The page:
Thursday, November 5, 2009

Seventh Circuit Reverses Judgment In Thomas & Friends Copyright Dispute

In Schrock v. Learning Curve International (08-1296), the Seventh Circuit reversed the district court's judgment relating to copyright protection to the popular “Thomas & Friends” train characters.  The court's holding follows:
The district court granted summary judgment for the defendants, holding that Schrock has no copyright in the photos. The court classified the photos as “derivative works” under the Copyright Act—derivative, that is, of the “Thomas & Friends” characters, for which HIT owns the copyright—and held that Schrock needed permission from Learning Curve (HIT’s licensee) not only to make the photographs but also to copyright them. Because Schrock had permission to make but not permission to copyright the photos, the court dismissed his claim for copyright infringement.
We reverse. We assume for purposes of this decision that the district court correctly classified Schrock’s photographs as derivative works. It does not follow, however, that Schrock needed authorization from Learning Curve to copyright the photos. As long as he was authorized to make the photos (he was), he owned the copyright in the photos to the extent of their incremental original expression. In requiring permission to make and permission to copyright the photos, the district court relied on language in Gracen v. Bradford Exchange, 698 F.2d 300 (7th Cir. 1983), suggesting that both are required for copyright in a derivative work. We have more recently explained, however, that copyright in a derivative work arises by operation of law—not through authority from the owner of the copyright in the underlying work—although the parties may alter this default rule by agreement. See Liu v. Price Waterhouse LLP, 302 F.3d 749, 755 (7th Cir. 2002). Schrock created the photos with permission and therefore owned the copyright to the photos provided they satisfied the other requirements for copyright and the parties did not contract around the default rule.
We also take this opportunity to clarify another aspect of Gracen that is prone to misapplication. Gracen said that “a derivative work must be substantially different from the underlying work to be copyrightable.” 698 F.2d at 305. This statement should not be understood to require a heightened standard of originality for copyright in a derivative work. We have more recently explained that “the only ‘originality’ required for [a] new work to be copyrightable . . . is enough expressive variation from public-domain or other existing works to enable the new work to be readily distinguished from its predecessors.” Bucklew v. Hawkins, Ash, Baptie & Co., LLP, 329 F.3d 923, 929 (7th Cir. 2003). Here, Schrock’s photos of Learning Curve’s “Thomas & Friends” toys possessed sufficient incremental original expression to qualify for copyright.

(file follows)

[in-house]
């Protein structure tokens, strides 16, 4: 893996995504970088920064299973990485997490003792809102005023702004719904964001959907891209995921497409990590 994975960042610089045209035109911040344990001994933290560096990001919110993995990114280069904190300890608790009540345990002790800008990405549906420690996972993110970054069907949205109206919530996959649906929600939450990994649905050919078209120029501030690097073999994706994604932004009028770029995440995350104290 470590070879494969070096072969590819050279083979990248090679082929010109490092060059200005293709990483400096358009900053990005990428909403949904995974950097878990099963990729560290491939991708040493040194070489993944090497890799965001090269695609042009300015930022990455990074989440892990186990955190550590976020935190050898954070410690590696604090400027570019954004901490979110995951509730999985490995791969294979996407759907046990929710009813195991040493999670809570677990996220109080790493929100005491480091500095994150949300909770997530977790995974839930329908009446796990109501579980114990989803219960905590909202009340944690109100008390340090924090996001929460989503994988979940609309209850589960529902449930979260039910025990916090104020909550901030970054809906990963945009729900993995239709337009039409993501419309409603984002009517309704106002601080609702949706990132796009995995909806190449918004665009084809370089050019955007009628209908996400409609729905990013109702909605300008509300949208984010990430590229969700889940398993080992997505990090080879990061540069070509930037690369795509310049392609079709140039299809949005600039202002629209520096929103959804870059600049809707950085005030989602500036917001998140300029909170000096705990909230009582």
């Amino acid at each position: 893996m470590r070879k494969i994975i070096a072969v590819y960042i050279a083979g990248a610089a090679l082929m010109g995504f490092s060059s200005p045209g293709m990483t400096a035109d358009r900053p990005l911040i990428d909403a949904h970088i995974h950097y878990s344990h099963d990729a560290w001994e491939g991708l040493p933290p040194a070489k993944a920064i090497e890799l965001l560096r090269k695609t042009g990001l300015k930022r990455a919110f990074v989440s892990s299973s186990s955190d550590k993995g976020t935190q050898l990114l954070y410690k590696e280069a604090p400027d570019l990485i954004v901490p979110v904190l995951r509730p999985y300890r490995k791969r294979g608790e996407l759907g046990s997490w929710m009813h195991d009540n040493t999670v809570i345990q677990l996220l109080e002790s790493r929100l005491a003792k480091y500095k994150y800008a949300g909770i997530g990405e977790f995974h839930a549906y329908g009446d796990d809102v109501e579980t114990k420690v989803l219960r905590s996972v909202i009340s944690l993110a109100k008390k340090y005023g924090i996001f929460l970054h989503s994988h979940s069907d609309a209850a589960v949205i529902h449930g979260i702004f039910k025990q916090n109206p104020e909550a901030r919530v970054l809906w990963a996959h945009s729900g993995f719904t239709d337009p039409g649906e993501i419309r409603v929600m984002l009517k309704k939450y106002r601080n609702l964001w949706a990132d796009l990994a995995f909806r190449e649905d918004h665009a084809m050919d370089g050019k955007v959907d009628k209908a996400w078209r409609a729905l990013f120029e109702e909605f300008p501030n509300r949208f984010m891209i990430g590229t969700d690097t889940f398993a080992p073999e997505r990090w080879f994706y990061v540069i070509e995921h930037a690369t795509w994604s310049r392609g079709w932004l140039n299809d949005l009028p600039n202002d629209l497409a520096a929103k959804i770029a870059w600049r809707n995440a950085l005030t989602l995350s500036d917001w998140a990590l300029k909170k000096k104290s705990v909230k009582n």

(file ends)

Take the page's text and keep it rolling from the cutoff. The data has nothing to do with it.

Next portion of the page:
But the record doesn’t tell us enough about the agreements between the parties for us to determine whether they agreed to alter the default rule regarding copyright or whether Learning Curve had an implied license to continue to use Schrock’s photos. Whether Schrock could copyright his photographs and maintain an infringement action against the defendants depends on the contractual understandings between Schrock, Learning Curve, and HIT. Accordingly, we remand to the district court for further proceedings consistent with this opinion.


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